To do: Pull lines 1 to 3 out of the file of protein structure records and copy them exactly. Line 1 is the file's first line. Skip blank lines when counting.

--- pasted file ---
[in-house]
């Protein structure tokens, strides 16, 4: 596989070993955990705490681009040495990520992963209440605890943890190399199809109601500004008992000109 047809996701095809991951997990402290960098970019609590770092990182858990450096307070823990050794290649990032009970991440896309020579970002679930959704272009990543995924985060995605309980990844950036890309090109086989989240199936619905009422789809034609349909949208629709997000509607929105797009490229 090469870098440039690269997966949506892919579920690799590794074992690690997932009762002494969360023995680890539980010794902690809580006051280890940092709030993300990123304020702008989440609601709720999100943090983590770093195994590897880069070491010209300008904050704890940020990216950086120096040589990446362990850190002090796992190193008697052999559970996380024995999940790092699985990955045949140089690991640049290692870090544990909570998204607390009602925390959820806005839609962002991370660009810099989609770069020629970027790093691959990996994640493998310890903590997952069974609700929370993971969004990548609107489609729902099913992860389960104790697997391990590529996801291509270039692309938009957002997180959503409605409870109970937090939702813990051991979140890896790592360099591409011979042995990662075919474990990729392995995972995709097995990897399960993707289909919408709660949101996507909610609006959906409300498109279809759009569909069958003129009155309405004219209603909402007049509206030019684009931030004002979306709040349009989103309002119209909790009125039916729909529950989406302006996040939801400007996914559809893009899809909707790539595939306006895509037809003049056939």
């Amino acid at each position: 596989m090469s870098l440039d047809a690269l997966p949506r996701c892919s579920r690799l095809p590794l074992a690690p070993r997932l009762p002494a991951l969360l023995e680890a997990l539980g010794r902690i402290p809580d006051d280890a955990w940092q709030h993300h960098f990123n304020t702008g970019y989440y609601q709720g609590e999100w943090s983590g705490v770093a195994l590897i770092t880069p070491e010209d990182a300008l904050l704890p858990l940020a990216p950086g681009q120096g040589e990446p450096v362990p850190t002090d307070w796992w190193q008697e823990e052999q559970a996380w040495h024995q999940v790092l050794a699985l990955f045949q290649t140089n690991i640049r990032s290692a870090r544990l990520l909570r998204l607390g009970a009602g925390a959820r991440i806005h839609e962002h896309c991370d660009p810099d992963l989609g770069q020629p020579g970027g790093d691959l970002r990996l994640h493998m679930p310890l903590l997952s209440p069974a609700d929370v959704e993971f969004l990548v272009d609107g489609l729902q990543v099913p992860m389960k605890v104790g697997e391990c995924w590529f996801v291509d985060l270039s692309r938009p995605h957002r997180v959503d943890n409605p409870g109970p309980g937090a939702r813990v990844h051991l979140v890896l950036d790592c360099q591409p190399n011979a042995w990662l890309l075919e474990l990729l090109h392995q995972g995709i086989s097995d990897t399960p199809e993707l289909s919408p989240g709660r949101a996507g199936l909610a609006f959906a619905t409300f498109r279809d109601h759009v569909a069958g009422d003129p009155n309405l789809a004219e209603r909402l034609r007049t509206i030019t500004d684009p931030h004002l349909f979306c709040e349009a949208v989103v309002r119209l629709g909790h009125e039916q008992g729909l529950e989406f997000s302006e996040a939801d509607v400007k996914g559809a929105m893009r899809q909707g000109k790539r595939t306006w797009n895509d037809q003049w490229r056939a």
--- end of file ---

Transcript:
[in-house]
């Protein structure tokens, strides 16, 4: 596989070993955990705490681009040495990520992963209440605890943890190399199809109601500004008992000109 047809996701095809991951997990402290960098970019609590770092990182858990450096307070823990050794290649990032009970991440896309020579970002679930959704272009990543995924985060995605309980990844950036890309090109086989989240199936619905009422789809034609349909949208629709997000509607929105797009490229 090469870098440039690269997966949506892919579920690799590794074992690690997932009762002494969360023995680890539980010794902690809580006051280890940092709030993300990123304020702008989440609601709720999100943090983590770093195994590897880069070491010209300008904050704890940020990216950086120096040589990446362990850190002090796992190193008697052999559970996380024995999940790092699985990955045949140089690991640049290692870090544990909570998204607390009602925390959820806005839609962002991370660009810099989609770069020629970027790093691959990996994640493998310890903590997952069974609700929370993971969004990548609107489609729902099913992860389960104790697997391990590529996801291509270039692309938009957002997180959503409605409870109970937090939702813990051991979140890896790592360099591409011979042995990662075919474990990729392995995972995709097995990897399960993707289909919408709660949101996507909610609006959906409300498109279809759009569909069958003129009155309405004219209603909402007049509206030019684009931030004002979306709040349009989103309002119209909790009125039916729909529950989406302006996040939801400007996914559809893009899809909707790539595939306006895509037809003049056939």
């Amino acid at each position: 596989m090469s870098l440039d047809a690269l997966p949506r996701c892919s579920r690799l095809p590794l074992a690690p070993r997932l009762p002494a991951l969360l023995e680890a997990l539980g010794r902690i402290p809580d006051d280890a955990w940092q709030h993300h960098f990123n304020t702008g970019y989440y609601q709720g609590e999100w943090s983590g705490v770093a195994l590897i770092t880069p070491e010209d990182a300008l904050l704890p858990l940020a990216p950086g681009q120096g040589e990446p450096v362990p850190t002090d307070w796992w190193q008697e823990e052999q559970a996380w040495h024995q999940v790092l050794a699985l990955f045949q290649t140089n690991i640049r990032s290692a870090r544990l990520l909570r998204l607390g009970a009602g925390a959820r991440i806005h839609e962002h896309c991370d660009p810099d992963l989609g770069q020629p020579g970027g790093d691959l970002r990996l994640h493998m679930p310890l903590l997952s209440p069974a609700d929370v959704e993971f969004l990548v272009d609107g489609l729902q990543v099913p992860m389960k605890v104790g697997e391990c995924w590529f996801v291509d985060l270039s692309r938009p995605h957002r997180v959503d943890n409605p409870g109970p309980g937090a939702r813990v990844h051991l979140v890896l950036d790592c360099q591409p190399n011979a042995w990662l890309l075919e474990l990729l090109h392995q995972g995709i086989s097995d990897t399960p199809e993707l289909s919408p989240g709660r949101a996507g199936l909610a609006f959906a619905t409300f498109r279809d109601h759009v569909a069958g009422d003129p009155n309405l789809a004219e209603r909402l034609r007049t509206i030019t500004d684009p931030h004002l349909f979306c709040e349009a949208v989103v309002r119209l629709g909790h009125e039916q008992g729909l529950e989406f997000s302006e996040a939801d509607v400007k996914g559809a929105m893009r899809q909707g000109k790539r595939t306006w797009n895509d037809q003049w490229r056939a």